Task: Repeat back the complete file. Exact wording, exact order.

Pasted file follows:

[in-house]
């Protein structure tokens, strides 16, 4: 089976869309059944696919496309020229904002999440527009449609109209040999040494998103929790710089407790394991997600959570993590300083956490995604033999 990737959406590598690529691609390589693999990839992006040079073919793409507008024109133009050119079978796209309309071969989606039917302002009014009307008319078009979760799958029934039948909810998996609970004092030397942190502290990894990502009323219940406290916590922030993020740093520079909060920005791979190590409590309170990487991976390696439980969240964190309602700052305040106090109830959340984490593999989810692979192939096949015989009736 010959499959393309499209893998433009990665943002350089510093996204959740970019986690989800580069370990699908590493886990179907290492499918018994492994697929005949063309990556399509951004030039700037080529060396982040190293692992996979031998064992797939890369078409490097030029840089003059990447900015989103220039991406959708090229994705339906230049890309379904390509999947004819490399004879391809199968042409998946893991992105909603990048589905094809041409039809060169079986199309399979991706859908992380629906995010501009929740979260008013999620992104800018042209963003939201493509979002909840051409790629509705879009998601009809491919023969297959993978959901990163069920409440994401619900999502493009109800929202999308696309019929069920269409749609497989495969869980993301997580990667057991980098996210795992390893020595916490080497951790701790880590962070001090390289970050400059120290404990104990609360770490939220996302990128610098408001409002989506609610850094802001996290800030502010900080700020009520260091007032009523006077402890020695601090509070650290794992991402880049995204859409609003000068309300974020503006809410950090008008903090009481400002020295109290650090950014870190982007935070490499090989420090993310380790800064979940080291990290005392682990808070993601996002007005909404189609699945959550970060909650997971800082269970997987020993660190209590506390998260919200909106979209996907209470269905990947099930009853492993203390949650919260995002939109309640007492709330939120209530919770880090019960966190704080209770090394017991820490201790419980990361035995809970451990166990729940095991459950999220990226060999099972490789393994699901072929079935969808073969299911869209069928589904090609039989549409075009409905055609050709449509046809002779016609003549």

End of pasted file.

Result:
[in-house]
């Protein structure tokens, strides 16, 4: 089976869309059944696919496309020229904002999440527009449609109209040999040494998103929790710089407790394991997600959570993590300083956490995604033999 990737959406590598690529691609390589693999990839992006040079073919793409507008024109133009050119079978796209309309071969989606039917302002009014009307008319078009979760799958029934039948909810998996609970004092030397942190502290990894990502009323219940406290916590922030993020740093520079909060920005791979190590409590309170990487991976390696439980969240964190309602700052305040106090109830959340984490593999989810692979192939096949015989009736 010959499959393309499209893998433009990665943002350089510093996204959740970019986690989800580069370990699908590493886990179907290492499918018994492994697929005949063309990556399509951004030039700037080529060396982040190293692992996979031998064992797939890369078409490097030029840089003059990447900015989103220039991406959708090229994705339906230049890309379904390509999947004819490399004879391809199968042409998946893991992105909603990048589905094809041409039809060169079986199309399979991706859908992380629906995010501009929740979260008013999620992104800018042209963003939201493509979002909840051409790629509705879009998601009809491919023969297959993978959901990163069920409440994401619900999502493009109800929202999308696309019929069920269409749609497989495969869980993301997580990667057991980098996210795992390893020595916490080497951790701790880590962070001090390289970050400059120290404990104990609360770490939220996302990128610098408001409002989506609610850094802001996290800030502010900080700020009520260091007032009523006077402890020695601090509070650290794992991402880049995204859409609003000068309300974020503006809410950090008008903090009481400002020295109290650090950014870190982007935070490499090989420090993310380790800064979940080291990290005392682990808070993601996002007005909404189609699945959550970060909650997971800082269970997987020993660190209590506390998260919200909106979209996907209470269905990947099930009853492993203390949650919260995002939109309640007492709330939120209530919770880090019960966190704080209770090394017991820490201790419980990361035995809970451990166990729940095991459950999220990226060999099972490789393994699901072929079935969808073969299911869209069928589904090609039989549409075009409905055609050709449509046809002779016609003549």